The surprising Milwaukee Chamber Orchestra
The Milwaukee Chamber Orchestra is the happiest surprise of the current season for these reasons: intriguing programs you’re unlikely to hear at the MSO, Richard Hynson’s sudden growth as a conductor, establishment of Calvary Church as a superb downtown music venue, the opportunities it affords for local musicians to step into the spotlight as soloists, and for building a large following in just a few seasons of renewed life after several dormant years.
Friday night’s concert was a prime example. The MCO played Aaron Copland’s Concerto for Clarinet, Gerald Finzi’s Romance, Opus 11, and Béla Bartók’s Music for Strings, Percussion and Celesta.
William Helmers, who usually labors in relative obscurity as the Milwaukee Symphony Orchestra’s bass clarinet specialist, took on the concerto. His intensity, subtlety and command earned the standing ovation from an audience that filled nearly every seat. Helmers and Hynson’s languid pace and liquid legato in the first movement could not have been more soothing. In the second, aggressive velocity, punchy accents and razor-sharp rendering of Copland’s jagged rhythms made for a bracing contrast.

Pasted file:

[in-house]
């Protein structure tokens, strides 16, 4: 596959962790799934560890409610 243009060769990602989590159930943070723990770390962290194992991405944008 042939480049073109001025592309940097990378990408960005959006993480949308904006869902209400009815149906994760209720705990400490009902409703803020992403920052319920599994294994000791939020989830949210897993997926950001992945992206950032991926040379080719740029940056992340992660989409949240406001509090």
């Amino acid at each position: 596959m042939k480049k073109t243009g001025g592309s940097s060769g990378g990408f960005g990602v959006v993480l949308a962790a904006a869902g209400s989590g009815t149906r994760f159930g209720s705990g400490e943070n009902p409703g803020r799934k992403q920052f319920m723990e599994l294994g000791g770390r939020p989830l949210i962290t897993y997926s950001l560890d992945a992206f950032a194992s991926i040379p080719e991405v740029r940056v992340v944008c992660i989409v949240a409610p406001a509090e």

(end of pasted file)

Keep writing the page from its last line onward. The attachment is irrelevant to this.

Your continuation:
Finzi was part of the Vaughan Williams/Gustav Holst circle in England, and his music reflects that: All tweedy country-gentlemen Romantic, with lots of tunes that sound like British folk songs but unfurl to post-Romantic length. The Romance was sweet, lush, well-played and uninteresting.
Hynson had fully absorbed this difficult piece and understood how the meter changes worked with its momentum. And he knew when the music was about momentum and when it was about atmosphere. The musicians, almost all of them moonlighting MSO members, gave Hynson close attention and responded with great vigor. The MCO has a tiny budget and thus is chronically under-rehearsed; a few moments of ragged ensemble reflected that reality. But those moments hardly mattered in such an electrified performance.